According to one source — an unidentified Minatom spokesman who was quoted by Interfax news agency on Friday — Tehran still has not signed an agreement, which was prepared by the Atomic Ministry last month and was described by ministry officials as "legally binding," outlining the transfer of the spent nuclear fuel, or SNF, from the controversial 1000-megawatt $800-million Bushehr reactor that Russia is building in Iran.
According to the news report, the Minatom source said Moscow had asked Tehran recently to promptly sign the agreement — which had not been included as a clause in the original construction contracts — on the return of spent, low-grade radioactive material.
"The delay seems to be due to the preparation of a new clause to the Russian-Iranian agreement on the Bushehr plant that has been presented to Iran," the official said according to Interfax. "As soon as Iran makes a judgment on the documents concerning the return of spent nuclear fuel, the clause will be added to the agreement."
The ministry official added that Russia "will not supply nuclear fuel to the Bushehr nuclear power plant until an agreement on the spent fuel’s return to Russia is signed."
But the apparent foot dragging from the Iranian side about the eventual disposition of the SNF may not be a cause for a nuclear proliferation alarm. Speaking last Monday at the International Atomic Energy Agency’s annual general conference in Vienna, Russia’s Atomic Minister Aleksander Rumyantsev was quoted by the Global Security Newswire (GSN) as saying that Iran is not being uncooperative with Russia on the Bushehr issue.
"On the contrary, at the general conference the Iranians proclaimed the complete openness of their nuclear activities," Rumyantsev said on Wednesday to a similar question posed to him by the Russian state news agency ITAR-TASS.
Yury Bespalko, Minatom’s long-time official spokesman, told Bellona Web on Monday that he, too, did not see any ill intent behind the delay in Iran’s signing the contract that would return Bushehr’s spent fuel to Russia.
"As far as I know, all the contracts regarding the return of the Bushehr spent fuel are in order and the fuel will be returned," he said.
The concern about Russia’s reclaiming the waste from Iran centres on the fact that SNF, when reprocessed, yields plutonium that can be used in making nuclear weapons. The future of the SNF produced by the Bushehr plant has therefore been an especially unnerving question for the United States, which ranks Iran among the so-called "axis of evil," and has long contended that Russia’s construction of the supposedly civil plant is a cover for the development of a weapons grade plutonium program in Iran.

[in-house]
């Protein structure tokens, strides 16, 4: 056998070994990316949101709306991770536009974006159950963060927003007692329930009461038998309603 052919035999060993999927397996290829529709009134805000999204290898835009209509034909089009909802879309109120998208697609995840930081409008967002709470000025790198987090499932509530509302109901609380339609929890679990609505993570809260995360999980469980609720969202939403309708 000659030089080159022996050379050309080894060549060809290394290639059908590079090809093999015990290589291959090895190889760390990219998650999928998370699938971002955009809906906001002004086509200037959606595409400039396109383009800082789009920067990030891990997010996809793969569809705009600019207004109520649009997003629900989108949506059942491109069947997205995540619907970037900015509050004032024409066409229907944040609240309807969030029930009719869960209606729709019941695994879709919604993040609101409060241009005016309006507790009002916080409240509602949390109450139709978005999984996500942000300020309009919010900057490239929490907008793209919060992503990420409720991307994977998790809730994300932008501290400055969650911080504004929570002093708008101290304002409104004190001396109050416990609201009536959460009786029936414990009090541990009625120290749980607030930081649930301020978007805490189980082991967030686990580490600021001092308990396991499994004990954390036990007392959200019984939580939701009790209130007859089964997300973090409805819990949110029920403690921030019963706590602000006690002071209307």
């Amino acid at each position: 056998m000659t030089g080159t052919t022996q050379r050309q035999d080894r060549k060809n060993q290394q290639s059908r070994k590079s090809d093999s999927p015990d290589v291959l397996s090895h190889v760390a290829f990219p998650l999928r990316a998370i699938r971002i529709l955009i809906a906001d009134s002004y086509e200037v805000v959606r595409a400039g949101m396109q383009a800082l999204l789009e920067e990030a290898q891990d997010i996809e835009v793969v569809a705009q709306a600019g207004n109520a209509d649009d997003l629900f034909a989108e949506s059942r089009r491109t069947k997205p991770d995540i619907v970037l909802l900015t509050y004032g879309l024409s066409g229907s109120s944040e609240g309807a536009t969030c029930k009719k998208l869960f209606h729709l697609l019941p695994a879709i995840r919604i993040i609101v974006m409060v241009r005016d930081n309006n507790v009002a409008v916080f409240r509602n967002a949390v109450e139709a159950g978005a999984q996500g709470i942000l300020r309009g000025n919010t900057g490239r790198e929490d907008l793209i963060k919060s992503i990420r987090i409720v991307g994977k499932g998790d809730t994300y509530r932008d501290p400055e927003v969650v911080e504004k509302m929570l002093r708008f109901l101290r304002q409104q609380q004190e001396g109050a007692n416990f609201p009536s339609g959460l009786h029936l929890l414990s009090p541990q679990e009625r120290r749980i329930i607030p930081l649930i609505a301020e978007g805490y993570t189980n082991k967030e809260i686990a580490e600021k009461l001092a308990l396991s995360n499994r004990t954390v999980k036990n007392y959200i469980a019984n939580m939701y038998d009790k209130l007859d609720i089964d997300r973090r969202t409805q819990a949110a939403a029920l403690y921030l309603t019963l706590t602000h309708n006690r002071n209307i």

A spokesman for the US Embassy in Moscow told Bellona Web Monday that: "Our position on Bushehr is that it should not be built, that construction should not be completed."
"If it is, then we believe it would be better that the Russians control the spent fuel, and not Iran," the spokesman added.
Responsible officials at the Iranian Embassy in Moscow could not be reached for comment.
The disclosure of Iran’s stalling on the SNF contracts could be construed as an embarrassment in the wake of bold announcements last month by Deputy Nuclear Ministers Lev Ryabev and Valery Lebedev — and even Nuclear Minister Rumyantsev himself — that the SNF would be returned to Russia to prevent any proliferation risks.
Ryabev said specifically at the time that the documents would indicate that: "Iran cannot use the SNF for any other purposes than returning it to Russia," and reiterated Minatom’s assertion that Bushehr is a civilian project.
Besides mollifying the United States about potential nuclear proliferation in Iran, the contracts for the return of SNF from Iran would serve another Minatom goal: giving Russia an edge on the international SNF import market. Should the Bushehr contracts fall through, it will represent a loss of millions for the ministry.
Andrei Piontkovsky, a Moscow-based analyst with the Centre for International Studies, sees the leak about the unsigned condition of the documents by the Minatom official and the unnamed source with knowledge of the deal as a "positive" development.
"These are positive statements because Minatom is not hiding anything," said Piontkovsky. "Minatom could have gone on and on saying the documents are signed and everything is under control, but this exposes the fact that Iran is looking for a weapons program."
"Russian scientists working in Iran confirm this, and now Minatom via the leaks is suggesting that the tendency toward a weapons programexists, so now it will have to be talked about in the open, which is a positive move."
Vladimir Slivyak, co-chairman of the anti-nuclear group Ecodefence!, however, saw no signs of reform in the tentative Minatom admission of contract troubles with Iran.
"Minatom has taken a very illiterate approach," he said. "First they will anger the United States if they lose the contract on SNF return should Iran refuse to return the fuel. Minatom also stands to lose money on the SNF imports it was counting on from Iran."
"They’ve handled this poorly," added Slivyak.